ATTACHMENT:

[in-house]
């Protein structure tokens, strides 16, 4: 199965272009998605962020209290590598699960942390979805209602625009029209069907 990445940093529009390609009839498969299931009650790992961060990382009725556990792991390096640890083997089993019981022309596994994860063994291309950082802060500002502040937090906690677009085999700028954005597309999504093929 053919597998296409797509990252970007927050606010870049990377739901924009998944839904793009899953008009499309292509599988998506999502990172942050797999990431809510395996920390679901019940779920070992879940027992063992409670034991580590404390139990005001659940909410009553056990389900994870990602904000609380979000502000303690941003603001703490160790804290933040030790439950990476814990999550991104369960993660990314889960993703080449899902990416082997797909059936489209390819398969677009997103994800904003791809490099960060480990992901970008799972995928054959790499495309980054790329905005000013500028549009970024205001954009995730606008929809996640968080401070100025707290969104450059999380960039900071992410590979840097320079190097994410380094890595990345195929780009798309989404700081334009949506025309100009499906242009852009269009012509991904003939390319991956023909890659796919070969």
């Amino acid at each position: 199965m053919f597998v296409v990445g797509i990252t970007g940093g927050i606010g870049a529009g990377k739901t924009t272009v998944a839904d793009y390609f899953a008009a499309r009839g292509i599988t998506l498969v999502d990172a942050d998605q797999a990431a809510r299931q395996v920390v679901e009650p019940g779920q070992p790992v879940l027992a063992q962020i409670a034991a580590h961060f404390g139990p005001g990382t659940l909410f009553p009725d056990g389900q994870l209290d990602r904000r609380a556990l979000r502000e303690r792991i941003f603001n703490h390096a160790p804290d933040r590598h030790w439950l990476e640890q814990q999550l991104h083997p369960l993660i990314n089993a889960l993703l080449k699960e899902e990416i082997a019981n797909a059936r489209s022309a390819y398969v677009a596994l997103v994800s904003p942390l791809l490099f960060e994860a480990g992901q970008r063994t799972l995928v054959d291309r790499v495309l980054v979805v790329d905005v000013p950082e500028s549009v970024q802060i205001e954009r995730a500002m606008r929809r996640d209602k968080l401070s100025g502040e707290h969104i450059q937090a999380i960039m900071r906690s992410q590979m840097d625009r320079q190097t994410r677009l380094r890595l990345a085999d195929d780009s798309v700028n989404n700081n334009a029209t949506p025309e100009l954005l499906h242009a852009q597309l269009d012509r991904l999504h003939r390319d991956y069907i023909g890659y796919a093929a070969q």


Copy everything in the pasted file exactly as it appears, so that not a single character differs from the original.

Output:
[in-house]
């Protein structure tokens, strides 16, 4: 199965272009998605962020209290590598699960942390979805209602625009029209069907 990445940093529009390609009839498969299931009650790992961060990382009725556990792991390096640890083997089993019981022309596994994860063994291309950082802060500002502040937090906690677009085999700028954005597309999504093929 053919597998296409797509990252970007927050606010870049990377739901924009998944839904793009899953008009499309292509599988998506999502990172942050797999990431809510395996920390679901019940779920070992879940027992063992409670034991580590404390139990005001659940909410009553056990389900994870990602904000609380979000502000303690941003603001703490160790804290933040030790439950990476814990999550991104369960993660990314889960993703080449899902990416082997797909059936489209390819398969677009997103994800904003791809490099960060480990992901970008799972995928054959790499495309980054790329905005000013500028549009970024205001954009995730606008929809996640968080401070100025707290969104450059999380960039900071992410590979840097320079190097994410380094890595990345195929780009798309989404700081334009949506025309100009499906242009852009269009012509991904003939390319991956023909890659796919070969």
């Amino acid at each position: 199965m053919f597998v296409v990445g797509i990252t970007g940093g927050i606010g870049a529009g990377k739901t924009t272009v998944a839904d793009y390609f899953a008009a499309r009839g292509i599988t998506l498969v999502d990172a942050d998605q797999a990431a809510r299931q395996v920390v679901e009650p019940g779920q070992p790992v879940l027992a063992q962020i409670a034991a580590h961060f404390g139990p005001g990382t659940l909410f009553p009725d056990g389900q994870l209290d990602r904000r609380a556990l979000r502000e303690r792991i941003f603001n703490h390096a160790p804290d933040r590598h030790w439950l990476e640890q814990q999550l991104h083997p369960l993660i990314n089993a889960l993703l080449k699960e899902e990416i082997a019981n797909a059936r489209s022309a390819y398969v677009a596994l997103v994800s904003p942390l791809l490099f960060e994860a480990g992901q970008r063994t799972l995928v054959d291309r790499v495309l980054v979805v790329d905005v000013p950082e500028s549009v970024q802060i205001e954009r995730a500002m606008r929809r996640d209602k968080l401070s100025g502040e707290h969104i450059q937090a999380i960039m900071r906690s992410q590979m840097d625009r320079q190097t994410r677009l380094r890595l990345a085999d195929d780009s798309v700028n989404n700081n334009a029209t949506p025309e100009l954005l499906h242009a852009q597309l269009d012509r991904l999504h003939r390319d991956y069907i023909g890659y796919a093929a070969q």